I pretended to take a bite. Sometimes when kids want me to taste their imaginary food, I make a comical face and say, "It's yucky" or "It's too hot!" but this time I said, "That is so good! I'm going to eat it all!" I stabbed the play dough with my fork pretending to shove the whole thing in my mouth, then hid it on my lap while mimicking chewing and swallowing. "Now I'm ready for my ice cream."

The "ice cream" was more play dough she held in a container. For a moment I thought she was going to serve it to me, but then she said, "First you have to take your bath, then you can have some ice cream."

"I don't want to take a bath."

"You have to take a bath if want to have some ice cream."

"I'll need a wash cloth."

"I'll get one for you, Teacher Tom." She found a small blanket in our cradle of baby dolls. "Here's your wash cloth."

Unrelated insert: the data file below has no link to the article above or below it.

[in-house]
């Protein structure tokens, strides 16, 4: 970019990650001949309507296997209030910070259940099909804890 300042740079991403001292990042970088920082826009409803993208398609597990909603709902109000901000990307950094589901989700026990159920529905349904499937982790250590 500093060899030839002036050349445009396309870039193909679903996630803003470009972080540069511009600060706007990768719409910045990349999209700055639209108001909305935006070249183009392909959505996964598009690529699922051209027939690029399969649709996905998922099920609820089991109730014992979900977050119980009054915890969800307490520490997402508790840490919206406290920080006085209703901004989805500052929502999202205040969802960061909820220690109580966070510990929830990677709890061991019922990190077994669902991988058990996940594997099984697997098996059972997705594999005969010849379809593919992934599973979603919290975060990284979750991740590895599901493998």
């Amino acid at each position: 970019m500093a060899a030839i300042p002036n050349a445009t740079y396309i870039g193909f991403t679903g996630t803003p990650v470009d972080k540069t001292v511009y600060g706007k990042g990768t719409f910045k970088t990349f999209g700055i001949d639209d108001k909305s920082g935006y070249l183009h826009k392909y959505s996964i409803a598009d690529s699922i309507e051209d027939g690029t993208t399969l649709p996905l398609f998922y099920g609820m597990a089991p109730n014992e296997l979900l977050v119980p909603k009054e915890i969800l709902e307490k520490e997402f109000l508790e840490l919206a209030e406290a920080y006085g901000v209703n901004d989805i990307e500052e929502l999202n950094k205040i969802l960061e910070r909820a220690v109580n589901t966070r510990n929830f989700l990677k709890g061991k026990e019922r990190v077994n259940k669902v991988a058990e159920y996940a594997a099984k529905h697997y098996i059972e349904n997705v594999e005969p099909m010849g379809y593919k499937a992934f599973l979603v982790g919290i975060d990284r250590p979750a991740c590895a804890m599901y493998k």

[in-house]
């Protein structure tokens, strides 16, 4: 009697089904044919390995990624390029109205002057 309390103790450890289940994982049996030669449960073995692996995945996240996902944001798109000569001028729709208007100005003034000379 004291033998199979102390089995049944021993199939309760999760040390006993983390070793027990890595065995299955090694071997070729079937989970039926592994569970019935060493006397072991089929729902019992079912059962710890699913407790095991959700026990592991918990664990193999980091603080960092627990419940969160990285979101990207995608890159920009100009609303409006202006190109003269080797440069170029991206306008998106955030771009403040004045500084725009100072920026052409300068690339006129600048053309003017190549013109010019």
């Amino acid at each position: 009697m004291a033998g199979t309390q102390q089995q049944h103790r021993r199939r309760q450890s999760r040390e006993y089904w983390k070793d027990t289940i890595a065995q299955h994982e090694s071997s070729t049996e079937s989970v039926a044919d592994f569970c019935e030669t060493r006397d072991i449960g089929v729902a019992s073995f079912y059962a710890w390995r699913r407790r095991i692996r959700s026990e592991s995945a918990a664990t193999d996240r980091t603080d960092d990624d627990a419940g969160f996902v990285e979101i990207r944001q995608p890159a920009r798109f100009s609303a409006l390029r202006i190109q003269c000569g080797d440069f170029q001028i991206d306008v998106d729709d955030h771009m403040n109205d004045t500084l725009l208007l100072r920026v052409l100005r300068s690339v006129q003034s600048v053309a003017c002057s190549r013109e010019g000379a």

I mimed bathing, then said, "All clean and fresh, now I'm ready for that ice cream."

"No, first you have to put on your jammies."

"I don't want to put on my jammies."

"You have to put on your jammies, then you can have some ice cream."

It went a couple more rounds like this. It was clear that I wasn't going to get any ice cream.

It was all pretend. The food wasn't real, the bath wasn't real, the pajamas weren't real. Even the ice cream wasn't real. Nothing about this was real, it was all a child's game, yet as she dangled that reward always just out of reach, I found a thread of growing annoyance and helplessness underneath my play. I felt manipulated and controlled. I'd jumped through her hoops, yet there was always another placed before me. The game was pretend, but the emotions it evoked were real.

Just think how much stronger those emotions would be were I the child, she the adult, and it was not a game, but rather a part of my day-to-day reality. 

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Wednesday, September 30, 2015